It was 7.30am and Brigadier Mike Griffiths was at home on leave and just getting dressed, when his wife Sue answered a knock at the door. As the father of a son serving in Afghanistan – and also colonel of his regiment – he knew immediately what the knock meant.
“I knew that something dreadful had happened. I came downstairs and grabbed hold of Sue and told her she needed to sit down, and she realised that this wasn’t good news.”
As a senior officer it was the type of message he was all too familiar with. But here was his own boss telling him that his son Andrew had been badly wounded in Helmand. The young Army captain had been blown up by a Taliban bomb, hidden in a compound floor.
“We’d managed a phone call once a week, because Andrew’s unit tended to be in the more difficult bases to reach. He never talked about what they were about to do, but he’d say that they were off to do something quite difficult. He’d only tell me, not his mother. We just had to get on with it while he was there, knowing he was well trained and among a very good bunch of soldiers. And that’s the way we coped with it, and we were just looking forward to him coming back.”
Even after the knock at the door, there was still hope. The tall, blond 25-year-old was being operated on, before being flown back to the UK that night for treatment on the military ward at Selly Oak in Birmingham. Almost two years on, Brigadier Griffiths still remembers every detail of what happened next.
When he and wife Sue walked into the hospital, Andrew was still alive, but heavily sedated. "We knew what his injuries were and we walked into the ward to see him, and it was shocking. But he was still alive. We – unlike so many – got our son home, and there was a chance."
The family and Andrew’s girlfriend kept vigil at his bedside. One day, after a week, he regained consciousness. “I think he’d known we were there all the time,” says Brigadier Griffiths. “I was looking at him, and he was looking at me. I told him to nod his head and he was as conscious as you can be with the sedation they were giving him, and he recognised us, though he was never able to talk to us.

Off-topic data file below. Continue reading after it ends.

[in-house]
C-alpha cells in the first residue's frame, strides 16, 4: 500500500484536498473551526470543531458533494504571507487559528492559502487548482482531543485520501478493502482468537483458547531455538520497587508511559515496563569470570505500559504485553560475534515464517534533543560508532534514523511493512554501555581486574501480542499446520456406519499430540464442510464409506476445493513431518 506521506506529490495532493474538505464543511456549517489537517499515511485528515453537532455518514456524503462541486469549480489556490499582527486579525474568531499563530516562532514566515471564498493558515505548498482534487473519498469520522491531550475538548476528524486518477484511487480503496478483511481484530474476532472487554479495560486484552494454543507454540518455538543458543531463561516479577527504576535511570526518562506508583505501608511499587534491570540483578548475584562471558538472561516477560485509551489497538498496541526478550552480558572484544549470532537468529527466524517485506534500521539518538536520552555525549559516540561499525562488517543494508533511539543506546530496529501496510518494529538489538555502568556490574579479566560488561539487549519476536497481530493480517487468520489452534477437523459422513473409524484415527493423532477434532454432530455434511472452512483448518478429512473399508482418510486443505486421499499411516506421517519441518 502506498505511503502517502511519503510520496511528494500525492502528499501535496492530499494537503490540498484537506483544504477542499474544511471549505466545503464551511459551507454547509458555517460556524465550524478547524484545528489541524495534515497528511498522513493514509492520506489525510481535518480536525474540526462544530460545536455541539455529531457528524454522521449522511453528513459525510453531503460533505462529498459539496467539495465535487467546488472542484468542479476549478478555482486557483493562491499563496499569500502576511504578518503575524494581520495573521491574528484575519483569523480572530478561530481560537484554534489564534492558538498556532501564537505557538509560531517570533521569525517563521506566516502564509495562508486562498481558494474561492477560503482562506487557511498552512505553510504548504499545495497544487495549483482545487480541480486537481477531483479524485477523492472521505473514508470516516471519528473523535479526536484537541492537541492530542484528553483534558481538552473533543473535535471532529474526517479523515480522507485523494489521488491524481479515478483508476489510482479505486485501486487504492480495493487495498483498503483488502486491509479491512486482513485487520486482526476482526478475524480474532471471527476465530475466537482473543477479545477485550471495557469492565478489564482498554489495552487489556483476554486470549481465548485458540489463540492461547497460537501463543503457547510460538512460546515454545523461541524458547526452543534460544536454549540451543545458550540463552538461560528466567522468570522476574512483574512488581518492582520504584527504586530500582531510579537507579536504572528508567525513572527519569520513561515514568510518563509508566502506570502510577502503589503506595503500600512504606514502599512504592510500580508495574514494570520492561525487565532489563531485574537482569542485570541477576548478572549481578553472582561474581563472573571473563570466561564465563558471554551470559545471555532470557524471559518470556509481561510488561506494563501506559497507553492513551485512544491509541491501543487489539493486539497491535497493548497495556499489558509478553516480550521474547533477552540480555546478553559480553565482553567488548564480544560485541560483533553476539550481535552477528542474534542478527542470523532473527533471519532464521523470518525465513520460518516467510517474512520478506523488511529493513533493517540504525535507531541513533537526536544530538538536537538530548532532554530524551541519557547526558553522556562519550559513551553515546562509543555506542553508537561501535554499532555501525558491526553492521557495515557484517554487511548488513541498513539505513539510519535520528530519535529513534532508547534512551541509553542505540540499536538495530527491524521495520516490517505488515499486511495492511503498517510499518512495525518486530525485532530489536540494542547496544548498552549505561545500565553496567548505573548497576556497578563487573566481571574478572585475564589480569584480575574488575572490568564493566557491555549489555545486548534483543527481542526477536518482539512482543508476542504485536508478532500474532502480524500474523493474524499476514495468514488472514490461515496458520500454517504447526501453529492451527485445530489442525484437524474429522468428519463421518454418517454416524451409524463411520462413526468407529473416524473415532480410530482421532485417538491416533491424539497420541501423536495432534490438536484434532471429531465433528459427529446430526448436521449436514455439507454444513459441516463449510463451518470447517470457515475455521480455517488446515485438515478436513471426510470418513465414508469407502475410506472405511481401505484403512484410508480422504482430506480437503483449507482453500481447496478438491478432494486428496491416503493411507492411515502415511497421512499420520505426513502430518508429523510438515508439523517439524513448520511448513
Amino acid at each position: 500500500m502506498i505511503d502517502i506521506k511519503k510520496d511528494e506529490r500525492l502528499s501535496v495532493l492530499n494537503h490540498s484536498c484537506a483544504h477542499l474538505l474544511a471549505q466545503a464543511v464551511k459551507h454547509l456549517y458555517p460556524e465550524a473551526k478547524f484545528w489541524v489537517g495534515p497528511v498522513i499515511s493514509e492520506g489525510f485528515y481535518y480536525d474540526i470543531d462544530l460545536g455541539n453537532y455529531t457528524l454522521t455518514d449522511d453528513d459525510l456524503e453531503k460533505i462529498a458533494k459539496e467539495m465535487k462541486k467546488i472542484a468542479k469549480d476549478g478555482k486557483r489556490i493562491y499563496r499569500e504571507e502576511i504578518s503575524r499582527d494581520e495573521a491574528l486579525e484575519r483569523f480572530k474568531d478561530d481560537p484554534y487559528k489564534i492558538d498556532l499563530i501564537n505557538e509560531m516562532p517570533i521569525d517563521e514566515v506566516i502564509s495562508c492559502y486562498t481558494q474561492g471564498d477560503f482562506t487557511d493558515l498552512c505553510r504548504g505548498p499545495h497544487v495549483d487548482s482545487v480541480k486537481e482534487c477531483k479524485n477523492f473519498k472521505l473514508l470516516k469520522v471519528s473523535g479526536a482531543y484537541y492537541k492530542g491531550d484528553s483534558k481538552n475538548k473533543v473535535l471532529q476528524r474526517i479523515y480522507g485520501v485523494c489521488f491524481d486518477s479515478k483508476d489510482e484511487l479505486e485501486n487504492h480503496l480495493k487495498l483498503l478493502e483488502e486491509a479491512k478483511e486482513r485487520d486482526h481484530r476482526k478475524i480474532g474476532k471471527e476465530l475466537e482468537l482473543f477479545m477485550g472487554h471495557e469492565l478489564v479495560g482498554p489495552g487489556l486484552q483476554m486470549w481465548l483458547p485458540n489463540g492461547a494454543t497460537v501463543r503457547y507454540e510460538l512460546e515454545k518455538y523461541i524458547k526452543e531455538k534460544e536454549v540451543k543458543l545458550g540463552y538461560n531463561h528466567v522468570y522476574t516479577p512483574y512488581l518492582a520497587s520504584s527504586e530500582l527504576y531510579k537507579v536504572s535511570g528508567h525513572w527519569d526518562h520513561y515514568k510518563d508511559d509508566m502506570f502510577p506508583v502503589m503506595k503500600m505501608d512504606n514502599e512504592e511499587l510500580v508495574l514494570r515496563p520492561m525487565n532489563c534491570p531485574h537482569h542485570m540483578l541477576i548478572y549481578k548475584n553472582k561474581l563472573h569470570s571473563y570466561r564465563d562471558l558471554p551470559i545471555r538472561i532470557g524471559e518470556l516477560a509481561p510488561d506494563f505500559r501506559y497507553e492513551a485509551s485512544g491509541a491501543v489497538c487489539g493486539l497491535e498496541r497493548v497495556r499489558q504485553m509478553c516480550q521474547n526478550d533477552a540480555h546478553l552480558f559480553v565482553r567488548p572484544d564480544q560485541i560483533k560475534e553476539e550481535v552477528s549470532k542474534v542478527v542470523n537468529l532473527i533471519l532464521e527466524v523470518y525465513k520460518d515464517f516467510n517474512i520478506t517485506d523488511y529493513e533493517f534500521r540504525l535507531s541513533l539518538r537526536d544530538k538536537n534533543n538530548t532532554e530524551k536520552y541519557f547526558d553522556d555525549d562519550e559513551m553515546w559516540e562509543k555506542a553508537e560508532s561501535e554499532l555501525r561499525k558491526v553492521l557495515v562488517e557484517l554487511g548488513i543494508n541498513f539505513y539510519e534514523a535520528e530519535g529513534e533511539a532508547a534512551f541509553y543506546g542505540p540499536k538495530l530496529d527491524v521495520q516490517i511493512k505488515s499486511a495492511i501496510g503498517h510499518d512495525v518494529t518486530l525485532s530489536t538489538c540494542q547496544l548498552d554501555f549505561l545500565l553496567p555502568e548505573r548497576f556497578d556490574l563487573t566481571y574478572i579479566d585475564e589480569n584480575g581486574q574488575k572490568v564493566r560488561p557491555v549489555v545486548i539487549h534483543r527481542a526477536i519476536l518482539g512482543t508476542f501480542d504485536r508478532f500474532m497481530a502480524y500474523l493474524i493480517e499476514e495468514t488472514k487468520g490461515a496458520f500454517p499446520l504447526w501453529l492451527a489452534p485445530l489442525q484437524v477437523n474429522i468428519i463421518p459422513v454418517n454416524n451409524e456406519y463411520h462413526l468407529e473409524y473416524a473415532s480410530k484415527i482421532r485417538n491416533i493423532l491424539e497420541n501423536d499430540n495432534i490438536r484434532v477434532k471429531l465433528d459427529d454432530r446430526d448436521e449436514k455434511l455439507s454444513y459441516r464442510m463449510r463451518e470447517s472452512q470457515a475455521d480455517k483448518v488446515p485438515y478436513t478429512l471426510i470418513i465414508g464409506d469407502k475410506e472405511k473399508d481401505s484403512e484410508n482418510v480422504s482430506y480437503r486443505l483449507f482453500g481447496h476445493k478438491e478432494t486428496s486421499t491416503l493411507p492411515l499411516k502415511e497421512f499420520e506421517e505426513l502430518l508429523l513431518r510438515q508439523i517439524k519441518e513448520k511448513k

“He was badly wounded but not badly damaged, if that makes any sense. And he knew we were there because he recognised our voices, and he would respond to us talking. At one stage we spoke to him and asked him if he understood where he was, and that he was in hospital, and he gripped onto us.”
But after 12 days, on 5 September 2010, Andrew died, just a month before his 26th birthday, the first son of a serving officer to die in Afghanistan. The story from battlefield injury to hospital death is movingly chronicled in this week’s episode of Our War – the series whose use of soldiers’ own gritty helmet-cam footage won it a Bafta award earlier this year.
“Grief comes in waves, but you learn to cope with it,” says Brigadier Griffiths. “You never forget. I don’t think there’s a waking hour where I don’t think and feel sad, but then, I know that’s what everyone who goes through a loss does.”
Brigadier Griffiths is matter-of-fact when he speaks, as befits a man who has spent his life in the Army and who, as colonel of the Duke of Lancaster regiment, attended repatriations, as well as the funerals of those who had died in Iraq or Afghanistan. He is now the director of personnel operations in Army HQ. It’s a job that includes overseeing the Army’s visiting officers: the men and women who have to break the news of deaths and injuries to soldiers’ families, and help them cope in any way they can.